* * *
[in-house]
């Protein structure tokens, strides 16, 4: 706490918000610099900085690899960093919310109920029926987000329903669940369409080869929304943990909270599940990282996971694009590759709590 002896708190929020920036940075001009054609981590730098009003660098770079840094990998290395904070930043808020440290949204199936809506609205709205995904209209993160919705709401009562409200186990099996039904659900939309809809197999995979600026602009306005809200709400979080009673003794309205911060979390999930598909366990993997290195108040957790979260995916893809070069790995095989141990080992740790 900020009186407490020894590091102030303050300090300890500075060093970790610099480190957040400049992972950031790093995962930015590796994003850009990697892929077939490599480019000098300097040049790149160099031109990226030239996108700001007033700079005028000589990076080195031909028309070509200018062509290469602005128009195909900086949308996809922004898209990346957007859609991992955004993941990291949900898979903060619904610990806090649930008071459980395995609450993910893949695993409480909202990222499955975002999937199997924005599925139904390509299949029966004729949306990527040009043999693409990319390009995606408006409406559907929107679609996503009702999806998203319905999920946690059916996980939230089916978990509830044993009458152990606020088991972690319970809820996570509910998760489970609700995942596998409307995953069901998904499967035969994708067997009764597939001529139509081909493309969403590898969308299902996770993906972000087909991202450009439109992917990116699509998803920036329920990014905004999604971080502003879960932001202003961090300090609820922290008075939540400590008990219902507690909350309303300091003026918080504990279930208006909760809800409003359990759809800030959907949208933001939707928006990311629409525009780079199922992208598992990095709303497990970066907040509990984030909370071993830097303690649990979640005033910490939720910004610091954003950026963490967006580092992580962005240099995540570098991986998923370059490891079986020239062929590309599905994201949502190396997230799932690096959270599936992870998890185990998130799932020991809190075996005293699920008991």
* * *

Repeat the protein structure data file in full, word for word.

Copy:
[in-house]
């Protein structure tokens, strides 16, 4: 706490918000610099900085690899960093919310109920029926987000329903669940369409080869929304943990909270599940990282996971694009590759709590 002896708190929020920036940075001009054609981590730098009003660098770079840094990998290395904070930043808020440290949204199936809506609205709205995904209209993160919705709401009562409200186990099996039904659900939309809809197999995979600026602009306005809200709400979080009673003794309205911060979390999930598909366990993997290195108040957790979260995916893809070069790995095989141990080992740790 900020009186407490020894590091102030303050300090300890500075060093970790610099480190957040400049992972950031790093995962930015590796994003850009990697892929077939490599480019000098300097040049790149160099031109990226030239996108700001007033700079005028000589990076080195031909028309070509200018062509290469602005128009195909900086949308996809922004898209990346957007859609991992955004993941990291949900898979903060619904610990806090649930008071459980395995609450993910893949695993409480909202990222499955975002999937199997924005599925139904390509299949029966004729949306990527040009043999693409990319390009995606408006409406559907929107679609996503009702999806998203319905999920946690059916996980939230089916978990509830044993009458152990606020088991972690319970809820996570509910998760489970609700995942596998409307995953069901998904499967035969994708067997009764597939001529139509081909493309969403590898969308299902996770993906972000087909991202450009439109992917990116699509998803920036329920990014905004999604971080502003879960932001202003961090300090609820922290008075939540400590008990219902507690909350309303300091003026918080504990279930208006909760809800409003359990759809800030959907949208933001939707928006990311629409525009780079199922992208598992990095709303497990970066907040509990984030909370071993830097303690649990979640005033910490939720910004610091954003950026963490967006580092992580962005240099995540570098991986998923370059490891079986020239062929590309599905994201949502190396997230799932690096959270599936992870998890185990998130799932020991809190075996005293699920008991």